metOLIca
    ok question what is punk??? cos there are so many bands who call them selfs punk, or have been labeled punk, e.g. what the *** kinda genre is blink 182.... lets just make things easy and get rid of everyhting except metal \m/
    Warm-And-Fuzzy
    I think people should stop labeling themselves and others, if you like the music you like the music, but you dont have to label yourself
    emokid182
    Pretty good article. I really like how u mentioned emo and some hardcore as part of punk. Most people forget that.
    vizo
    "Many a time it has been asked what punk beliefs are, and the fact is; they don?t exist at all." -- so why create a column labeled 'the culture behind the music'? beliefs, afterall, are part of how a culture is held together. quit contradicting yourself on the lowest level before you post such a lengthy article. think.
    blitzkriegbop01
    Best thing I've read in a LOONG time. Great article. I'm just starting to get into punk music but it's already the best thing that has happened to me since I can remember. Punk culture is filled with people that give a shit which I think is ***ing great.
    MrLucky77713
    Vizo, beliefs aren't ALL of culture, and a really diverse culture may not agree on any but a few beliefs. You said yourself that beliefs are a PART of culture. They are not the by all, end all of it. I'm not contradicting in writing this article and stating that punk belief structures are fictitious. You're simply striking at a small part of culture that is almost totally nonexistent in punk, and using it to somehow attack the notion of a culture at all.
    jimichild1
    Dudes I think we need to realize what music has turned into.Where's the soul?the ryhthm and the beat? I understand that music changes but punk is so far from awsome.Think about it who wants to be a punk...punks are the little fat kids who get beat up at the playground. Bring back the soul people! peace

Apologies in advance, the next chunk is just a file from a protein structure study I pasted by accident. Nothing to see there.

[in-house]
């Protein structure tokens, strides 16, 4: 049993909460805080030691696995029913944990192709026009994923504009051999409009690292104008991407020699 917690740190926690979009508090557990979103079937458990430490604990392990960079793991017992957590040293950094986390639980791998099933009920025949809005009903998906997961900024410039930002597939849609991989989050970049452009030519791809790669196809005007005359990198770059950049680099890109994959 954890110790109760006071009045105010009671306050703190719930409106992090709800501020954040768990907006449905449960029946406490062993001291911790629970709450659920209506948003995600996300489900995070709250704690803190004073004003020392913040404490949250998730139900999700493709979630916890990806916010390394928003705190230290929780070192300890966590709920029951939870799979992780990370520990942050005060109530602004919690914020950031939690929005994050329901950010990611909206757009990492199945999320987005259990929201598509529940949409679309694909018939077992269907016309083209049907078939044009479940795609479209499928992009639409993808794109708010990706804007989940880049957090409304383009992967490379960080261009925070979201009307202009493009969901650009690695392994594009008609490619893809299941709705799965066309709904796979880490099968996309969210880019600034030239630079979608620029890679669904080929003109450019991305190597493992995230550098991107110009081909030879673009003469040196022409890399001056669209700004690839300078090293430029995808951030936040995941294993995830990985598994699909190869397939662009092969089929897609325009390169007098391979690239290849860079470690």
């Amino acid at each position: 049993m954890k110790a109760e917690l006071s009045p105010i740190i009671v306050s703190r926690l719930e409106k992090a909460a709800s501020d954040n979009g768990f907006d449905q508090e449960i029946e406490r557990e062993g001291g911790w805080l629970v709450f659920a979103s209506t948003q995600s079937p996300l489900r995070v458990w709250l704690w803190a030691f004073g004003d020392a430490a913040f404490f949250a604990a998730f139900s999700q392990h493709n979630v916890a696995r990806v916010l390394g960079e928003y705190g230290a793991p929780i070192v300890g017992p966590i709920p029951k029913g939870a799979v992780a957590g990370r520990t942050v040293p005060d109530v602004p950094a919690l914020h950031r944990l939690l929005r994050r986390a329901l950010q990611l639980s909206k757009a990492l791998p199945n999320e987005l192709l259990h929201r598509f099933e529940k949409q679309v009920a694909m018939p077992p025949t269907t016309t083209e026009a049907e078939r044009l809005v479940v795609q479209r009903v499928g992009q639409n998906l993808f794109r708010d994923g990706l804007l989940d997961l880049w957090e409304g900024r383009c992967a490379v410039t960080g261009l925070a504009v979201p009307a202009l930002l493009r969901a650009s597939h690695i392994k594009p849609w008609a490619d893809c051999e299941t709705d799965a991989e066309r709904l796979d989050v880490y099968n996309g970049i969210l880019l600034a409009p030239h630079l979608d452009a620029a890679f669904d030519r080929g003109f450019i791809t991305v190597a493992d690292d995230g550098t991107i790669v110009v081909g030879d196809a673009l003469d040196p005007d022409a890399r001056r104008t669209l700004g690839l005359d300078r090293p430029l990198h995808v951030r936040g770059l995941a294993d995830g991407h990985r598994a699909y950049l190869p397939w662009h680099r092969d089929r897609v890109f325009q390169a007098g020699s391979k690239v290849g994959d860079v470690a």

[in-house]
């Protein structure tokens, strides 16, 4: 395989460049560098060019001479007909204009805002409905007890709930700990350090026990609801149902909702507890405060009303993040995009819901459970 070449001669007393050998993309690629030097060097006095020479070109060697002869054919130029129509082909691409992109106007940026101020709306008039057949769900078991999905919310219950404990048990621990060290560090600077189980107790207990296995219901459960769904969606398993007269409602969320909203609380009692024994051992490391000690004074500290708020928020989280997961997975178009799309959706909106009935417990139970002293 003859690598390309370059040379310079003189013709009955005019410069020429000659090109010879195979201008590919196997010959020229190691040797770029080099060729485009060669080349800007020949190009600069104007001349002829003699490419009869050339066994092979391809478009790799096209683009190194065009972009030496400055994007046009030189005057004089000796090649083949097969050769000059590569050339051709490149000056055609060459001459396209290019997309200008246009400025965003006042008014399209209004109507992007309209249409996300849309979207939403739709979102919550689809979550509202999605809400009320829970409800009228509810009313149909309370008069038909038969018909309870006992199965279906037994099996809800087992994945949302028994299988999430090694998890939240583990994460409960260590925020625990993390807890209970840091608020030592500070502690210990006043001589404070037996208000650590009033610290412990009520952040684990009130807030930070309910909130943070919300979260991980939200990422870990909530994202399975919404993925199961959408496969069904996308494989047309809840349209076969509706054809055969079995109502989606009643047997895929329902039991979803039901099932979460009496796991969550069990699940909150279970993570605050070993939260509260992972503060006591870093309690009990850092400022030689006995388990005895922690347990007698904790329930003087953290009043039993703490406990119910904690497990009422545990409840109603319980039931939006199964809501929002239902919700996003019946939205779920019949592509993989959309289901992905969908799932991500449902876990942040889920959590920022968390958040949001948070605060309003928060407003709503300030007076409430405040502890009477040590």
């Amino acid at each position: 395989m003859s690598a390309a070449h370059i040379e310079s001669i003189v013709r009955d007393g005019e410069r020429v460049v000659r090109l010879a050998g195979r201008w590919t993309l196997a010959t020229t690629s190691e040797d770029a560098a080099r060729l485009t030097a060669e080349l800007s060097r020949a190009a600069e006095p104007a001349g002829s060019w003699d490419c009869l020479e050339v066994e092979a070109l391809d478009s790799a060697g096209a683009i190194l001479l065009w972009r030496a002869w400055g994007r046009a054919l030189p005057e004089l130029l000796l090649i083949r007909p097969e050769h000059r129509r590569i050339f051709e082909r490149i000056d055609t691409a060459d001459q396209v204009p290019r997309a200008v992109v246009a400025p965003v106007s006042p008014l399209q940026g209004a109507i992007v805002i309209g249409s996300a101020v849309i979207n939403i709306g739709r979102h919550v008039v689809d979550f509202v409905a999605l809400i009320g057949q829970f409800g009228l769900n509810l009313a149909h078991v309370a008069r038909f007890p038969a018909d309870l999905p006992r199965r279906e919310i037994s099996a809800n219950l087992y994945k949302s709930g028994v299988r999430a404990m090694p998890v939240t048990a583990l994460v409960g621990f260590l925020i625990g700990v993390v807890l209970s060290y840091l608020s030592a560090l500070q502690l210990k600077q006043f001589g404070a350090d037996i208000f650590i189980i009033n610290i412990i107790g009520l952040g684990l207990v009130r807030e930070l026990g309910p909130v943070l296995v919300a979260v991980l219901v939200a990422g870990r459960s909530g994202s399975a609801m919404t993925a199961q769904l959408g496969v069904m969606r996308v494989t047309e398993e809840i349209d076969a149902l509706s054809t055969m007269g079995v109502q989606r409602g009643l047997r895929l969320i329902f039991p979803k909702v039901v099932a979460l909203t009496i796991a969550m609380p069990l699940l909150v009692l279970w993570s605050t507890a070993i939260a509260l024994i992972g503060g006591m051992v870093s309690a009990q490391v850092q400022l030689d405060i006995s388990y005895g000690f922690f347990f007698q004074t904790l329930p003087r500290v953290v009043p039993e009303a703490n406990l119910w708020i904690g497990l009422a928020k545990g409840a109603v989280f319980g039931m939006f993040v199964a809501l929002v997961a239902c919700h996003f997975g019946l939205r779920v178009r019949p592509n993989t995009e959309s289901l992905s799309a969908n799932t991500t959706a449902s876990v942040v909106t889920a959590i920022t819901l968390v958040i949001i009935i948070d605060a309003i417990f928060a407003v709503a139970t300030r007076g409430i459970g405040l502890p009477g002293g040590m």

whyvern
    Music serves to elevate lift our souls fill our lives with joy and hope.
    dkmfan4189
    ***in awesome article, was a good read. it shut my firend brian up (he keeps giving punk a certain label and it kinda bugs me)
    rhcpcure2826
    one of the few aritcles about punk to not say, "PUNKS DIDNT SELL OUT THEY PLAY THE MUSIC THEY LOVE BECAUSE ITS AN EXPRESSION OF HOW BAD OFF THE US AND THE UK WERE" when that just gets boring and tired...
    washbrnxb105
    punk is doing what you wanna do no matter what anyone tells you even if it is what they tell you. You do what YOU wanna do
    brendan666
    good job. but dont you just hate it when they label certain mainstream bands as punk? like blink 182, good charolotte, simple plan, yellow card etc... like none of those bands that I listed shouldn't be called punk or even pop punk ( which is the dumbest thing thats every existed in music history ).. anyways back on topic, good job. sounds like you spent alot of time on it, and came up with great information.
    scionist
    That was the first good article on this topic so far. Everytime I hear my friends say: Stop listening to bands like Nirvana, Offspring, Pennywise etc. I feel like I'm about to burst. Who cares if they have "sold out"? They make (made) great music and they are still different to what is mainstream. 5 stars!
    MrLucky77713
    washbrnx: No it isn't. brendan: No, I don't hate it when pop-punk bands are referred to as punk. In the most basic way, they are. However, when someone starts comparing them to a straight punk/ "true" punk/ whatever you feel like calling it, I note the difference in genre. Pop-punk isn't stupid. It's a great genre. numbfinger: I don't give half a damn what you think about punk. But it isn't repeptive. You're stereotyping the genre by what little you've probably heard. "All generalizations are false" Thanks for the input everyone.
    bassist90
    Great article Lucky. Well worth the time and energy, on your part and ours. This article has been long overdue, and I'm glad you took the initiative to do it. Finally, when someone asks "What is punk?", I'll have somewhere to point 'em to. Five stars.